When and where the work takes place. Elements of setting include location, time period, time of day, weather, social atmosphere, and economic conditions. The person telling the story. The narrator may straightforwardly report what happens, convey the subjective opinions and perceptions of one or more characters, or provide commentary and opinion in his or her own voice.
The main ideas or messages of the work—usually abstract ideas about people, society, or life in general. A work may have many themes, which may be in tension with one another.
Elements of Style These are the hows —how the characters speak, how the story is constructed, and how language is used throughout the work. How the parts of the work are assembled. Some novels are narrated in a linear, chronological fashion, while others skip around in time. Some plays follow a traditional three-or five-act structure, while others are a series of loosely connected scenes. Some authors deliberately leave gaps in their works, leaving readers to puzzle out the missing information.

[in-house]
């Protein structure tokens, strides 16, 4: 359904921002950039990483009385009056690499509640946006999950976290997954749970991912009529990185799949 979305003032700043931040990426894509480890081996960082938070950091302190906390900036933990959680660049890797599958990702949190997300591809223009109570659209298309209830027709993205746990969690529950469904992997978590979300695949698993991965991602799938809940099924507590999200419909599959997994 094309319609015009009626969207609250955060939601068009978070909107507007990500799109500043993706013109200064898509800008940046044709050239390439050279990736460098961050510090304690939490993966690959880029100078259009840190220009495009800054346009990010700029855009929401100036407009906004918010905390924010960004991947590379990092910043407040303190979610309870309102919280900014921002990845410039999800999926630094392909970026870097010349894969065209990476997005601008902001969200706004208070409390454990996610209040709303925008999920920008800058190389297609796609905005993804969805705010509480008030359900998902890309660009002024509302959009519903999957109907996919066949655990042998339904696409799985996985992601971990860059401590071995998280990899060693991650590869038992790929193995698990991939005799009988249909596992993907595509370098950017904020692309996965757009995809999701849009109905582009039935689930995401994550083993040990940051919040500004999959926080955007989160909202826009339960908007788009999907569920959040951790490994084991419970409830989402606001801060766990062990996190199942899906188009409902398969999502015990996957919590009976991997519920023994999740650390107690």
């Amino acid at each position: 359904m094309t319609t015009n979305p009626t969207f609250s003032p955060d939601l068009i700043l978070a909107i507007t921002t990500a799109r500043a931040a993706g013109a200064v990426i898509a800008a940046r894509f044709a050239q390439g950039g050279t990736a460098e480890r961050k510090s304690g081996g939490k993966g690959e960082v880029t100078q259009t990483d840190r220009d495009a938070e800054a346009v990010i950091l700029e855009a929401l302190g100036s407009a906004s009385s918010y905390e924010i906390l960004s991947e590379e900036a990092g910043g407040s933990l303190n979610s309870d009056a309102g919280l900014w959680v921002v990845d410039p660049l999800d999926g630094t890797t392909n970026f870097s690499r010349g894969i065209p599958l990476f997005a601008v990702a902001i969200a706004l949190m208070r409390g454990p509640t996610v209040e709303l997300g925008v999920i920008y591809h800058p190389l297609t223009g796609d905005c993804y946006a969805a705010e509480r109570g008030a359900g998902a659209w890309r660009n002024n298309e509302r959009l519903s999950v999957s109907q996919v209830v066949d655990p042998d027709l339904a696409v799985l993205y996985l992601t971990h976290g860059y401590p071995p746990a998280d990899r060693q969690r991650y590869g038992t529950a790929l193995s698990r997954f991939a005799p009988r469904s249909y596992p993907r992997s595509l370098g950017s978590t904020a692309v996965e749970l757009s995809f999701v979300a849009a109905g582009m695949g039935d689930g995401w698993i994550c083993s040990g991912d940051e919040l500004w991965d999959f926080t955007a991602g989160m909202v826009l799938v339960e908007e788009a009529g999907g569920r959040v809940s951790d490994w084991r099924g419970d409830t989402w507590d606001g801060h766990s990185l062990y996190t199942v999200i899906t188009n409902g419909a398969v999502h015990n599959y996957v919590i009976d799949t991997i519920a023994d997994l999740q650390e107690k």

The perspective from which a story is told. In first-person point of view , the narrator involves him or herself in the story. In third-person point of view , the narrator does not participate in the story. Omniscient narrators see and know all: Remember that the narrator and the author are not the same thing! Whether a character uses dry, clinical language or flowery prose with lots of exclamation points can tell you a lot about his or her attitude and personality.
Word order and sentence construction. Ernest Hemingway, for example, is known for writing in very short, straightforward sentences, while James Joyce characteristically wrote in long, incredibly complicated lines. The mood or feeling of the text. Diction and syntax often contribute to the tone of a work.
A novel written in short, clipped sentences that use small, simple words might feel brusque, cold, or matter-of-fact. Language that appeals to the senses, representing things that can be seen, smelled, heard, tasted, or touched. Language that is not meant to be interpreted literally.